Julia Lacherstorfer, violin, voice
Evelyn Mair, violin, voice, tamburello
Marie-Theres Stickler, diatonic button accordion, voice
Matteo Haitzmann, violin, voice
Marlene Lacherstorfer, double bass, voice, tamburello

Quarterly Critics’ Choice of the German Record Critics’ Award Association, category Folk/Folklore (4th quarter 2013)
2nd place at the Austrian World Music Awards 2015
German World Music Award RUTH 2017

First Listener’s Notes by Valerie Fritsch

I. Zoetrope — ALMA generate images, transforming music into a zoetrope in the listener’s head: The audience’s cranium becomes a movie screen. The sounds are translated into inner images that are projected onto the bone and revolve, one a er the other, along the inner surfaces, until the still image becomes motion ... Every shake of your head, every bob and nod along with the melody makes the projections rotate in your brain, with your very own soundtrack always in and between your ears. It is not a movie for your eyes but a movie for your ears.

II. Engine — ALMA connect to the body like an engine. The music ropes in the muscles for a dance move, a shaking, a swaying. The sta lines grow through your body, keeping it upright and in motion. The key signatures are wri en all over your face. The treble clefs unlock the chambers of your ticking heart. No-one manages to remain stationary, si ing still becomes an impossibility. The sound pulls the people as though they were puppets on a string, tightening their tendons, bending their limbs, making them dance or sway or swing in their seats, like an organic pendulum.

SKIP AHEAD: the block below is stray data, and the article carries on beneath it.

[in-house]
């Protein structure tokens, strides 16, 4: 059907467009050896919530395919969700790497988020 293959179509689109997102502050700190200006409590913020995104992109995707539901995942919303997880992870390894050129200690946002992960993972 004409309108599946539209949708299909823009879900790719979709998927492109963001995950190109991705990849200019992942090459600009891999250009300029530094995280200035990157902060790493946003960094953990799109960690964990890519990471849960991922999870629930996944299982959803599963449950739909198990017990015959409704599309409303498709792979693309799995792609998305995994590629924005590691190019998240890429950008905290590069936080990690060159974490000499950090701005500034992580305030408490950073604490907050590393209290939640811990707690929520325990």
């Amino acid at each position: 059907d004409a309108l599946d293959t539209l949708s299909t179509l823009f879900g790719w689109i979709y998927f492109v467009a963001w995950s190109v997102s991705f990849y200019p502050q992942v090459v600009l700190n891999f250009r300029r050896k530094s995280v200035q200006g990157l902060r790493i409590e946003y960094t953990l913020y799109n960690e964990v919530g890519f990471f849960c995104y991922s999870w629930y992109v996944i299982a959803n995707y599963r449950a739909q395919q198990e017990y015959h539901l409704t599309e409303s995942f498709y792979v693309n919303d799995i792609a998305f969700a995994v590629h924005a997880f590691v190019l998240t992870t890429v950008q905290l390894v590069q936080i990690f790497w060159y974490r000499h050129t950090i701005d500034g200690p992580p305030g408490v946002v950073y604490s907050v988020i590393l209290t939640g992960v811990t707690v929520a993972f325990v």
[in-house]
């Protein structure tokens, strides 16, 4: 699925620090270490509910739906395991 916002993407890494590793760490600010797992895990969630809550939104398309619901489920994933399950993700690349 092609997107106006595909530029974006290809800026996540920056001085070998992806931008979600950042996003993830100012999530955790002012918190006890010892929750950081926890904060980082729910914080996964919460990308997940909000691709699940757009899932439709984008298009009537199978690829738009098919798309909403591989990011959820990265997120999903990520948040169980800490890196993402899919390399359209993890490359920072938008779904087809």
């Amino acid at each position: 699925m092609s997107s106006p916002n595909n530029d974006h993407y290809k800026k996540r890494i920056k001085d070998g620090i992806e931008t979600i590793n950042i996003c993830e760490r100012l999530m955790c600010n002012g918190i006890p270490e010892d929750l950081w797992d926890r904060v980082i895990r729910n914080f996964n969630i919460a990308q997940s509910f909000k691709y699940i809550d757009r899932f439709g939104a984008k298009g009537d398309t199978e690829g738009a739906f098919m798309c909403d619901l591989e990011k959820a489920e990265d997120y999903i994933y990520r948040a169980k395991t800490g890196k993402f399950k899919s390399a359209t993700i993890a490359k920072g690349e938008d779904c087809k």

III. Time machine — ALMA are a time machine that generates nostalgia and confusion in the perception and the fabric of time, perpetually, and strictly in line with the underlying concept. The music becomes a hybrid of today and yesterday. You discover the past wrapped up in the dauntlessness of modern times. Again and again you nd yourself in the midst of your own memories or visions of the future, occasionally even some that you never knew about, that make you unsure whether you ever experienced, or will experience, their predecessor, the present to which they relate. You get to think about summer balls you never a ended, and dances you always wanted to go to. Dark pastures are conjured up in your head, and cities in the rst light of dawn. Homesickness comes to mind at the beginning of a song, and a yearning for far-o places at its end. Yet all the time you feel you discern the melancholy of the origin, as the starting point, the nal point, the vanishing point.